Between all the other highly public indie games to come each year (be it 2020’s Hades or this year’s Death’s Door), there’s another niche slowly bubbling away in the indie space, picking up steam. That niche is quite hard to describe without sounding reductive. Largely, they can be summed up as Doom-likes, taking that beloved formula of classic FPS action and doing something really special with it. Dread Templar is but one of the latest examples of this, and it’s frankly quite a blast to play through.
Dread Templar looks at games with clear and concise narratives such as the recent Wolfenstein entries and laughs in their face. It’s not interested in telling a story with deep motivations and turns, only providing vibes to soak in. All you need to know is that you control a templar that’s entered into Hell, bent on seeking revenge. Revenge for who? I’m not quite sure, even after ending my time with the game’s Early Access state. Probably a dead wife. Let’s go with a dead wife. It always is.
Dread Templar provides plenty of an atmosphere to sink your teeth into
The provided atmosphere to soak in within Dread Templar is fantastic. Through your plunge of the current 10 of 25 planned levels, you’ll trudge through tombs, prisons, factories, stumbling upon many a satanic ritual and altars. Level designs in this regard are really, really solid, snaking and connecting together in clever ways. If I had a small nitpick right now, it’d be the curious ways some of the explorable secret areas are implemented in the game. Quickly, this becomes a mixed bag. Some are oh so clever. Others leave you wondering how on earth you were meant to discover it.
Backing the game is a familiar audio design that absolutely harkens back to early ‘Boomer Shooters.’ Your character will make Doom-style grunts when they receive damage, effect noises when you receive pickups are oh so satisfying… it feels like home as an FPS lover. This is also bolstered by the OST on offer. It toes an interesting balance between music that feels reminiscent of the eerily electronic Half-Life 2 score and that of heavy metal video game composer Mick Gordon’s recent works.
All of this is so crucial in the experience Dread Templar is offering. If you’re going to base yourself so heavily on classic FPS games, you better put in the work. With a little under half of the experience seemingly done, it looks to be doing just that.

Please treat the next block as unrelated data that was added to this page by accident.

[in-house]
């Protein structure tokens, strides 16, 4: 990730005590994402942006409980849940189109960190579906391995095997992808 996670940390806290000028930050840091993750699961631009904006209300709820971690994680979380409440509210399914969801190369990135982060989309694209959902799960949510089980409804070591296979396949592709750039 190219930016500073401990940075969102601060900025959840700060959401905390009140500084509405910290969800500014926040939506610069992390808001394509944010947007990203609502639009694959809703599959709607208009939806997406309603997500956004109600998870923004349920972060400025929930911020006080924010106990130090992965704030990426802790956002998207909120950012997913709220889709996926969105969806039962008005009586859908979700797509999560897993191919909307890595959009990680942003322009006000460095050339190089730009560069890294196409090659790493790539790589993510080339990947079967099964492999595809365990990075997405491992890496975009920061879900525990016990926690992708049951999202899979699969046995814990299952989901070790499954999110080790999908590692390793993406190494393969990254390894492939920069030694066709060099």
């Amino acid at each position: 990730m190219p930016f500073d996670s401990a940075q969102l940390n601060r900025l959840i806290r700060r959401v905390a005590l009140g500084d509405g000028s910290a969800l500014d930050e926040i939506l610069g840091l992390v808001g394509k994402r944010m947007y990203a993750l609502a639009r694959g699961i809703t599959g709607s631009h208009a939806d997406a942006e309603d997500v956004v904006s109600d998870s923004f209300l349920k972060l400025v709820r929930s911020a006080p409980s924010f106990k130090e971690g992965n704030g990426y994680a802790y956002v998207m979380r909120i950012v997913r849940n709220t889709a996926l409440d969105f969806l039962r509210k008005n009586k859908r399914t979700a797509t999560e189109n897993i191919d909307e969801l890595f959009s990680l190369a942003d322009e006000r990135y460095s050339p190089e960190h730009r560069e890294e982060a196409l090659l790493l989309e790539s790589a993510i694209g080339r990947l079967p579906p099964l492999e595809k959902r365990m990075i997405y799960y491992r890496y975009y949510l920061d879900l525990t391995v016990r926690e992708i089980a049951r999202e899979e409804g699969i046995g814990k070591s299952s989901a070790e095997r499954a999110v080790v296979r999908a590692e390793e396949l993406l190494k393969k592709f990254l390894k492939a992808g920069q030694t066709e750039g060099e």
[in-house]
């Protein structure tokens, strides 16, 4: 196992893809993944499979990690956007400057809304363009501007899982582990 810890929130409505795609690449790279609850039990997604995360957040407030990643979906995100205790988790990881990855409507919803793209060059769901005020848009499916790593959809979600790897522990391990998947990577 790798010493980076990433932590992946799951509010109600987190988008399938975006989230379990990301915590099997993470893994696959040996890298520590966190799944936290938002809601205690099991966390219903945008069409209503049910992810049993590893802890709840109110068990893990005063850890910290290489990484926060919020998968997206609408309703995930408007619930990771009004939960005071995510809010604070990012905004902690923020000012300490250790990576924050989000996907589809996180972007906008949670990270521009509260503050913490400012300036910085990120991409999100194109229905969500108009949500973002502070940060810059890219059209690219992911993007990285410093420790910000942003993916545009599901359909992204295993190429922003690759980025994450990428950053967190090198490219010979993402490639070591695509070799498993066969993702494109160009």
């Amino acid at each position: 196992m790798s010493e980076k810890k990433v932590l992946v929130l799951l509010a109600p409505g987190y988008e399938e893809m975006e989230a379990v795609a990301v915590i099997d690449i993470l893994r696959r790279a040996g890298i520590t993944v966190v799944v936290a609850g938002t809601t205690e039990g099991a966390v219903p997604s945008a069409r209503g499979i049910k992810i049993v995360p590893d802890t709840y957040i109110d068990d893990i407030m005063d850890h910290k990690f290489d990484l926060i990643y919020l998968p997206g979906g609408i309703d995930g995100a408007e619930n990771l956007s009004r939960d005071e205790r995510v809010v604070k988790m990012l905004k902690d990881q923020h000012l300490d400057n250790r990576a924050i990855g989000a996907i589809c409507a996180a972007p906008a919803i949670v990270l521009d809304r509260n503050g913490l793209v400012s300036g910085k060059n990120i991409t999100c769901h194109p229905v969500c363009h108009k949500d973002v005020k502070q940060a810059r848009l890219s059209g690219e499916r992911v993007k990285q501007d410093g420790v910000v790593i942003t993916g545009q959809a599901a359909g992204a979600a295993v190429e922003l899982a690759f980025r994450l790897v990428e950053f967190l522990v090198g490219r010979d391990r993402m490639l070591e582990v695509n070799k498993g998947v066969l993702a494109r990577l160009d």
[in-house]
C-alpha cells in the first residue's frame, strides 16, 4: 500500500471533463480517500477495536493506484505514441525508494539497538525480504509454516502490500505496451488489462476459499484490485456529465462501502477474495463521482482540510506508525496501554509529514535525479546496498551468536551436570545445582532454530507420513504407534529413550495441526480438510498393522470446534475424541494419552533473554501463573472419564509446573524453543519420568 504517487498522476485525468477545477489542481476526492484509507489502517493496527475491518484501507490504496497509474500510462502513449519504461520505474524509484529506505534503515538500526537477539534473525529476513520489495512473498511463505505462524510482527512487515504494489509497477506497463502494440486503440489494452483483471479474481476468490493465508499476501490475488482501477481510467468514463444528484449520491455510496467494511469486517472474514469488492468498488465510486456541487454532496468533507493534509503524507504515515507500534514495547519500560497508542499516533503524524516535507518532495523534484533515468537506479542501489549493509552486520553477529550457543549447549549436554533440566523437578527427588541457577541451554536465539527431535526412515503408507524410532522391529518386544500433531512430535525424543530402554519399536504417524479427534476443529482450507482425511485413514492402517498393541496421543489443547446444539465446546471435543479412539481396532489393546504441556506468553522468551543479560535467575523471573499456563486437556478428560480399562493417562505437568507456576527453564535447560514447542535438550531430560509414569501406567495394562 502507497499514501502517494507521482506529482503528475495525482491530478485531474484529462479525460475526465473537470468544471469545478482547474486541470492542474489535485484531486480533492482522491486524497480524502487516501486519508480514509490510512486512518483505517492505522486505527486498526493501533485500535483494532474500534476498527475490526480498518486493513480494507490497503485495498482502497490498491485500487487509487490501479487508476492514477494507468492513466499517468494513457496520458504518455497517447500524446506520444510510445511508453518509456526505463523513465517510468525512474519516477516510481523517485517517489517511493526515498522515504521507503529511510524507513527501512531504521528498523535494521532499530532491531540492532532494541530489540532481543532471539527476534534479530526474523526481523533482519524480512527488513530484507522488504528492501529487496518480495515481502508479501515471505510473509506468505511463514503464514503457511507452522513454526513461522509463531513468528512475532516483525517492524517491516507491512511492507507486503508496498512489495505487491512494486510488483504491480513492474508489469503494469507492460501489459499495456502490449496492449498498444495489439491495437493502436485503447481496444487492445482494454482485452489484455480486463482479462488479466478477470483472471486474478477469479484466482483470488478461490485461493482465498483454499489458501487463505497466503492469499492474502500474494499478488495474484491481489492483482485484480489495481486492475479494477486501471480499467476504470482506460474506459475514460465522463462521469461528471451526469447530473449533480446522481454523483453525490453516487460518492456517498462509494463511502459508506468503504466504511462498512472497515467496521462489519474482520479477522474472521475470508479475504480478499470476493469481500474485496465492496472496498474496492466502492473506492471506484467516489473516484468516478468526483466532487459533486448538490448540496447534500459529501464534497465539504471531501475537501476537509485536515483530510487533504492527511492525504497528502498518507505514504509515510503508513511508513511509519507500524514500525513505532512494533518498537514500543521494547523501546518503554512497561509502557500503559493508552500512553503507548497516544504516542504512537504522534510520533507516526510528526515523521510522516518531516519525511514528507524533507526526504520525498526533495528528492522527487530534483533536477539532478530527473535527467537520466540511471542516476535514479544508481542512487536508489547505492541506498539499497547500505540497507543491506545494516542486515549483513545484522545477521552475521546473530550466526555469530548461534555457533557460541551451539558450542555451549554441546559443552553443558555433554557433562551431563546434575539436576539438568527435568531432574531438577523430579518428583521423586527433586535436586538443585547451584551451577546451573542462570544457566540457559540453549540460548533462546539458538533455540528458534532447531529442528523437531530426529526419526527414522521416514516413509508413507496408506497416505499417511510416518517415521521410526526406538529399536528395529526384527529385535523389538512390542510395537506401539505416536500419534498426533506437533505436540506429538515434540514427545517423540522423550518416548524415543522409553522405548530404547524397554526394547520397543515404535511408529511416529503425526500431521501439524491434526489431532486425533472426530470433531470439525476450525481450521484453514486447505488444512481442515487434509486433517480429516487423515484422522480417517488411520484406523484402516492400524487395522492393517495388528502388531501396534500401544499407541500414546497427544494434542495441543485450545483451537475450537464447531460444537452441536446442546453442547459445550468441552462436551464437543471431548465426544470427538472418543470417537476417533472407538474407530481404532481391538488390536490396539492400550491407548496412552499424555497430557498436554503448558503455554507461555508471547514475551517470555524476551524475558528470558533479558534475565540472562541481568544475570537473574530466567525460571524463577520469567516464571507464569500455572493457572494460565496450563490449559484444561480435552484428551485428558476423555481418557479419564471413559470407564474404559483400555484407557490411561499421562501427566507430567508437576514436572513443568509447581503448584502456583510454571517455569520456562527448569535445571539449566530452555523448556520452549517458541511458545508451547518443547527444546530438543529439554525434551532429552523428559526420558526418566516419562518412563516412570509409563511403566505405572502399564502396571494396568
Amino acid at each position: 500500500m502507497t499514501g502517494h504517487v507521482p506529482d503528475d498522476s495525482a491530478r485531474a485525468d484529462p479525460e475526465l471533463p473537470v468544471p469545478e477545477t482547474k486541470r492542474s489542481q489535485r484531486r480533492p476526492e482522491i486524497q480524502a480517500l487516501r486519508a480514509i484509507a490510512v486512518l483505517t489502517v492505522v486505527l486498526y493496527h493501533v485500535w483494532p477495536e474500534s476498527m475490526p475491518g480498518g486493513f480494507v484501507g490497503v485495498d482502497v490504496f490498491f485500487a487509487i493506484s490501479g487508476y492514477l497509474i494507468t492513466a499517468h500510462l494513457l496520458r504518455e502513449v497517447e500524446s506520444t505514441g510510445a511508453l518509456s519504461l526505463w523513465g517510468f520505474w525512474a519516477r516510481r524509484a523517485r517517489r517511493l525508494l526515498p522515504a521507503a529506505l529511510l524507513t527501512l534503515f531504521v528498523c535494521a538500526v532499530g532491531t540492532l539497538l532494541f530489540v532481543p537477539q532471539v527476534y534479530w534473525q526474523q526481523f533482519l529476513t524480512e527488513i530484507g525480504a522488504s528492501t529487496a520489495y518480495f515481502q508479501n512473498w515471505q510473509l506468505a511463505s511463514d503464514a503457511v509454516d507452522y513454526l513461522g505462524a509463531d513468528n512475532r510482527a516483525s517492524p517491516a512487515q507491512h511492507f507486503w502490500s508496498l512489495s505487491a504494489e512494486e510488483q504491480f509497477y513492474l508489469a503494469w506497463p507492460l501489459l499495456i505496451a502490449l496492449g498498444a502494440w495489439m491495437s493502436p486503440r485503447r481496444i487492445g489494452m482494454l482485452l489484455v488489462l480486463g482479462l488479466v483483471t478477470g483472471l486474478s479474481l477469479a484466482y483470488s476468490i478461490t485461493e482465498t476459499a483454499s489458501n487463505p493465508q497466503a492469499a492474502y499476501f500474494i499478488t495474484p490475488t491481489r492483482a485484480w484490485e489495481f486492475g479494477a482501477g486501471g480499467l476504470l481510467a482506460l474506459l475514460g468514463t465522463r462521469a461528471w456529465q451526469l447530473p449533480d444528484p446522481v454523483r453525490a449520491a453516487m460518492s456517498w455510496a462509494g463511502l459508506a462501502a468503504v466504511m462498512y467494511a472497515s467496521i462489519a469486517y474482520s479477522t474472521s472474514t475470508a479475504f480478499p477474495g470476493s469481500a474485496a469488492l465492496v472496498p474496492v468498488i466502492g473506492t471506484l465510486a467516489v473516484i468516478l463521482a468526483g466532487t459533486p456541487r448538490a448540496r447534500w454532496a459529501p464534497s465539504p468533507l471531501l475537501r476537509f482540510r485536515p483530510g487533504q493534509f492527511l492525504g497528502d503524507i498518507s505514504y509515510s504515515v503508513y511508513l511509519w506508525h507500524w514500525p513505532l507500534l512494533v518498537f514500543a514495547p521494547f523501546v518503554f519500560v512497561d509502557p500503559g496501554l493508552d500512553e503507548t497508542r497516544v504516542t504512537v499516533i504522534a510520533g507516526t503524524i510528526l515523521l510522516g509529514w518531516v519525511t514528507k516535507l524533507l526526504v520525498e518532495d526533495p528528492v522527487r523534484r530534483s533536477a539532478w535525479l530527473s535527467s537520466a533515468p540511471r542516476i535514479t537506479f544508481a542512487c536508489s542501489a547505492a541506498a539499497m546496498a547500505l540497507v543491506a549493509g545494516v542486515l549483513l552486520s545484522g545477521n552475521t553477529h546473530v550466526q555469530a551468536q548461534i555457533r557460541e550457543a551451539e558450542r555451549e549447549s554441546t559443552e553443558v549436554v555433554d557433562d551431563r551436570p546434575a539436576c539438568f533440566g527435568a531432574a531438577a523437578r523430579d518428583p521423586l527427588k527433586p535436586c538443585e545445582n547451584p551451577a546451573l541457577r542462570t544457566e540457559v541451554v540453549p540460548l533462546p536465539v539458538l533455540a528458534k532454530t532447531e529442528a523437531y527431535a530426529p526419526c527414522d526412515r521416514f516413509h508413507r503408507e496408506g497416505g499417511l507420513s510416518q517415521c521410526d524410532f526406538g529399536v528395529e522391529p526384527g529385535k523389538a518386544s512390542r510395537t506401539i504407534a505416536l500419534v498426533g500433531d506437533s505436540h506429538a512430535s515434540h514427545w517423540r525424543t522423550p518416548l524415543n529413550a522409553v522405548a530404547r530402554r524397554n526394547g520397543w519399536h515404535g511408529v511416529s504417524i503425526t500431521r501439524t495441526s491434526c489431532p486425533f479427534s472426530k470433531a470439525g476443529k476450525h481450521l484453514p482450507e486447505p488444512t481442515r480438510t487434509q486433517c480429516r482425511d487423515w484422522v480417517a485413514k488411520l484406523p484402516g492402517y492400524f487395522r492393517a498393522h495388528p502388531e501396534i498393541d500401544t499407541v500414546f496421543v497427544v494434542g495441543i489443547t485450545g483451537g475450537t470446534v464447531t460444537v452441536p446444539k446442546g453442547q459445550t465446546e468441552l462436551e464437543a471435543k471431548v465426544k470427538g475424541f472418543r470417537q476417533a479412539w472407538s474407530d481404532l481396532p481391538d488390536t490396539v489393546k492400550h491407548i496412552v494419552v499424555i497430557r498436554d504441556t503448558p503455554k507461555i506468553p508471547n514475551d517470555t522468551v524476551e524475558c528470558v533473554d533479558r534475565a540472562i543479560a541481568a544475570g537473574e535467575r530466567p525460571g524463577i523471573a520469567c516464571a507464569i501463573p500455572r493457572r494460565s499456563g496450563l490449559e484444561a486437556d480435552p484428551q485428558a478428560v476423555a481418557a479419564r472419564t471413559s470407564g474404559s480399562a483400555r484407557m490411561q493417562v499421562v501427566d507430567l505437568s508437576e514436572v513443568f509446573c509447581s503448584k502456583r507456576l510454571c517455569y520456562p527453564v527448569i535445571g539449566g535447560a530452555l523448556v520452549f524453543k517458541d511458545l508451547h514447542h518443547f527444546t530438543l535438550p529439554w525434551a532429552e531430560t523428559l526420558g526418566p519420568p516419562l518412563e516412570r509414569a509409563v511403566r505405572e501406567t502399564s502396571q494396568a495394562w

Rip n’ tear-ifyingly good
Classic shooter fans needn’t worry: Dread Templar’s combat also scratches that FPS itch more than adequately. If you’re looking for the combat chess game of 2021, filled with frenetic gunfire and important character placement and strafing, this is it. Combat can be exceptionally challenging in-game, and players will absolutely have to be fast on their toes if they want to make it past the plunge through Hell alive.
“If you’re going to base yourself so heavily on classic FPS games, you better put in the work. With a little under half of the experience seemingly done, it looks to be doing just that.”
Despite this clear challenge, there’s never so much that you feel too in over your head. Players will often benefit well from taking a dash or two back from the dozens of demons and Cthulu-esque foes rushing them, taking time to strategise on the fly. Similarly, taking advantage of the generously provided savepoints is crucial.
Dread Templar’s arsenal on offer is also quite expansive, even in the stages of early access. The most marketed and coolest of your toolset will be the dual-wielded katanas. Already, they make for some solid melee weapons. Though the moment you learn you can press the right mouse button, combining the two into one to be a throwable weapon, exploding a line of enemies into bloody goo is immensely satisfying.
The list of weapons that pack a punch only go on. Your bow and arrow can deal devastating damage if you nail a headshot, while your sawed-off shotgun or magnum revolver, filled with demonic bullets and runes inscribed on the stock, provide just as crunchy and mean a shot. Combine this with a provided button to slow down time, allowing for a Max Payne-esque style bullet symphony… you’re beyond powerful.
Not quite reinventing the wheel, but bending it
Where Dread Templar looks to differ itself at least a little from other recent forays into the retro FPS style games is its modern skill upgrades. Throughout your journey through Hell, you’ll often discover altars and other similar spots to spend slot unlocks that come in the form of coagulated blood. Collect enough of these and you’ll soon have quite the freed up space to slide in runes (the game’s version of upgrades) you’ll find along the way.
A fair few of these upgrades are pretty stock standard, such as adding double the amount of damage to any given weapon. However, they’re all still more than handy in their own right. I’ll take whatever bonus to my damage output I can get if it aids me in tackling some of Dread Templar’s tough bosses, be it a hellish spider or literal beating heart. If all else, working towards the final, more powerful slot and upgrade in any given branch is enticing. I’ll get you one day, skill-that-lets-me-recall-my-katana-after-throwing-it.
I do appreciate this addition that developer T19 Games offered. Dread Templar is first and foremost a game that tries not to distance itself too much from the scene. Instead, it focuses on doing what it does very, very well. That’s more than enough for me.
I’m a little over six hours into my venture with Dread Templar. It seems I’m also incredibly close to the end of my possible time with the game so far if I can just beat that damned Hell Knight boss. In that time, Dread Templar has both tested me and gripped my interest immensely, every step of the way. On offer is a tantalising product thus far that I can’t wait to revisit with every future update. Su-bloody-perb.